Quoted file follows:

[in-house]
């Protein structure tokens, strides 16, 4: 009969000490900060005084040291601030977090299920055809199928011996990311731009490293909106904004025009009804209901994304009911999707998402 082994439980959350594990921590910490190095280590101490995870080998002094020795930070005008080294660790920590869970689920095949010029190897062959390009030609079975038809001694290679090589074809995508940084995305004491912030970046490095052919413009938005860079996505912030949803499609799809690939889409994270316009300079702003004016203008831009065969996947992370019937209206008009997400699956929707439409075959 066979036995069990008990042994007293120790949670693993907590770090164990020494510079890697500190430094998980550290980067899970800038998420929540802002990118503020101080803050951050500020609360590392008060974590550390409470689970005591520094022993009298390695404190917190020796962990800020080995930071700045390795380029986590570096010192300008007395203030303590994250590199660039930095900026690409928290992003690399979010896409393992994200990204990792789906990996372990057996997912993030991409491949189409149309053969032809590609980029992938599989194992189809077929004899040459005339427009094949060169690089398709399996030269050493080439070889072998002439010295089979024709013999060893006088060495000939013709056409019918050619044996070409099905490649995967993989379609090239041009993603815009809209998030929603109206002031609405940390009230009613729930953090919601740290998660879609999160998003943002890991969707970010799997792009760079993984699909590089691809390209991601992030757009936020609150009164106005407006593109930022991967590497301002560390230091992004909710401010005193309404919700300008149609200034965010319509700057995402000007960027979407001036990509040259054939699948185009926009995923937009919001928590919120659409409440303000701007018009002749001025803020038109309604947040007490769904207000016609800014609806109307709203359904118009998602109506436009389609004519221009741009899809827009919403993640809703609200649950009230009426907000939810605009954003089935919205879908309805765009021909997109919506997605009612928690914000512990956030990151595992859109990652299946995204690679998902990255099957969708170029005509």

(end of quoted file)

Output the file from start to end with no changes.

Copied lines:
[in-house]
């Protein structure tokens, strides 16, 4: 009969000490900060005084040291601030977090299920055809199928011996990311731009490293909106904004025009009804209901994304009911999707998402 082994439980959350594990921590910490190095280590101490995870080998002094020795930070005008080294660790920590869970689920095949010029190897062959390009030609079975038809001694290679090589074809995508940084995305004491912030970046490095052919413009938005860079996505912030949803499609799809690939889409994270316009300079702003004016203008831009065969996947992370019937209206008009997400699956929707439409075959 066979036995069990008990042994007293120790949670693993907590770090164990020494510079890697500190430094998980550290980067899970800038998420929540802002990118503020101080803050951050500020609360590392008060974590550390409470689970005591520094022993009298390695404190917190020796962990800020080995930071700045390795380029986590570096010192300008007395203030303590994250590199660039930095900026690409928290992003690399979010896409393992994200990204990792789906990996372990057996997912993030991409491949189409149309053969032809590609980029992938599989194992189809077929004899040459005339427009094949060169690089398709399996030269050493080439070889072998002439010295089979024709013999060893006088060495000939013709056409019918050619044996070409099905490649995967993989379609090239041009993603815009809209998030929603109206002031609405940390009230009613729930953090919601740290998660879609999160998003943002890991969707970010799997792009760079993984699909590089691809390209991601992030757009936020609150009164106005407006593109930022991967590497301002560390230091992004909710401010005193309404919700300008149609200034965010319509700057995402000007960027979407001036990509040259054939699948185009926009995923937009919001928590919120659409409440303000701007018009002749001025803020038109309604947040007490769904207000016609800014609806109307709203359904118009998602109506436009389609004519221009741009899809827009919403993640809703609200649950009230009426907000939810605009954003089935919205879908309805765009021909997109919506997605009612928690914000512990956030990151595992859109990652299946995204690679998902990255099957969708170029005509």